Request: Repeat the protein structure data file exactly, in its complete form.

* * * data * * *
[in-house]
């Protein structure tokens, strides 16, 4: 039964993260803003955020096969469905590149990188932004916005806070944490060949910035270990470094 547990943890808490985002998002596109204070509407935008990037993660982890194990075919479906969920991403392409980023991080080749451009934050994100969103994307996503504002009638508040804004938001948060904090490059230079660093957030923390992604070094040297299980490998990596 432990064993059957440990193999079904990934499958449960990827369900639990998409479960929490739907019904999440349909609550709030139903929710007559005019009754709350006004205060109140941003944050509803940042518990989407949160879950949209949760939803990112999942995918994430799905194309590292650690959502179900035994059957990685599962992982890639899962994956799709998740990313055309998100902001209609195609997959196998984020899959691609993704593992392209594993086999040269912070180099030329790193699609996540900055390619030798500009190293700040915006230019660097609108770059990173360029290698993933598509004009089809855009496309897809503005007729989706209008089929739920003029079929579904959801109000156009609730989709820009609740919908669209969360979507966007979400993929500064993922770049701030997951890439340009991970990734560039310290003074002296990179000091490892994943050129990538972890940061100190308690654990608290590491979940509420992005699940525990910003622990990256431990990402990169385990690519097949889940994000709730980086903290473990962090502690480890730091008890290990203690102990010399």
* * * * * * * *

[in-house]
């Protein structure tokens, strides 16, 4: 039964993260803003955020096969469905590149990188932004916005806070944490060949910035270990470094 547990943890808490985002998002596109204070509407935008990037993660982890194990075919479906969920991403392409980023991080080749451009934050994100969103994307996503504002009638508040804004938001948060904090490059230079660093957030923390992604070094040297299980490998990596 432990064993059957440990193999079904990934499958449960990827369900639990998409479960929490739907019904999440349909609550709030139903929710007559005019009754709350006004205060109140941003944050509803940042518990989407949160879950949209949760939803990112999942995918994430799905194309590292650690959502179900035994059957990685599962992982890639899962994956799709998740990313055309998100902001209609195609997959196998984020899959691609993704593992392209594993086999040269912070180099030329790193699609996540900055390619030798500009190293700040915006230019660097609108770059990173360029290698993933598509004009089809855009496309897809503005007729989706209008089929739920003029079929579904959801109000156009609730989709820009609740919908669209969360979507966007979400993929500064993922770049701030997951890439340009991970990734560039310290003074002296990179000091490892994943050129990538972890940061100190308690654990608290590491979940509420992005699940525990910003622990990256431990990402990169385990690519097949889940994000709730980086903290473990962090502690480890730091008890290990203690102990010399």